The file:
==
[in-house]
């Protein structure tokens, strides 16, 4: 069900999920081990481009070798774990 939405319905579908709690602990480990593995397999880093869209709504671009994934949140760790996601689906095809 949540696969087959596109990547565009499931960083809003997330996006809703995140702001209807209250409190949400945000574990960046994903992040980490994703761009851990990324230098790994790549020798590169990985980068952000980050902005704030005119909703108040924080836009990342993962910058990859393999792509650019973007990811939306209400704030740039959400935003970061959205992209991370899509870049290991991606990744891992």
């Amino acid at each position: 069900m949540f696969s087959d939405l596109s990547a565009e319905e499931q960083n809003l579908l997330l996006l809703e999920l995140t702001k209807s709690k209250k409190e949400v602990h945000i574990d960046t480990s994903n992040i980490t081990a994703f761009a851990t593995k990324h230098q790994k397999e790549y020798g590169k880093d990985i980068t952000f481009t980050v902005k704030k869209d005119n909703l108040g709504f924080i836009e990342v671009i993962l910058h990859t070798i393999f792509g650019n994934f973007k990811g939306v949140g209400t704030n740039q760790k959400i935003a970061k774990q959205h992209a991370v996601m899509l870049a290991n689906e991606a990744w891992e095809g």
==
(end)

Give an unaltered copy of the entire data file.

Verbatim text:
[in-house]
């Protein structure tokens, strides 16, 4: 069900999920081990481009070798774990 939405319905579908709690602990480990593995397999880093869209709504671009994934949140760790996601689906095809 949540696969087959596109990547565009499931960083809003997330996006809703995140702001209807209250409190949400945000574990960046994903992040980490994703761009851990990324230098790994790549020798590169990985980068952000980050902005704030005119909703108040924080836009990342993962910058990859393999792509650019973007990811939306209400704030740039959400935003970061959205992209991370899509870049290991991606990744891992």
């Amino acid at each position: 069900m949540f696969s087959d939405l596109s990547a565009e319905e499931q960083n809003l579908l997330l996006l809703e999920l995140t702001k209807s709690k209250k409190e949400v602990h945000i574990d960046t480990s994903n992040i980490t081990a994703f761009a851990t593995k990324h230098q790994k397999e790549y020798g590169k880093d990985i980068t952000f481009t980050v902005k704030k869209d005119n909703l108040g709504f924080i836009e990342v671009i993962l910058h990859t070798i393999f792509g650019n994934f973007k990811g939306v949140g209400t704030n740039q760790k959400i935003a970061k774990q959205h992209a991370v996601m899509l870049a290991n689906e991606a990744w891992e095809g």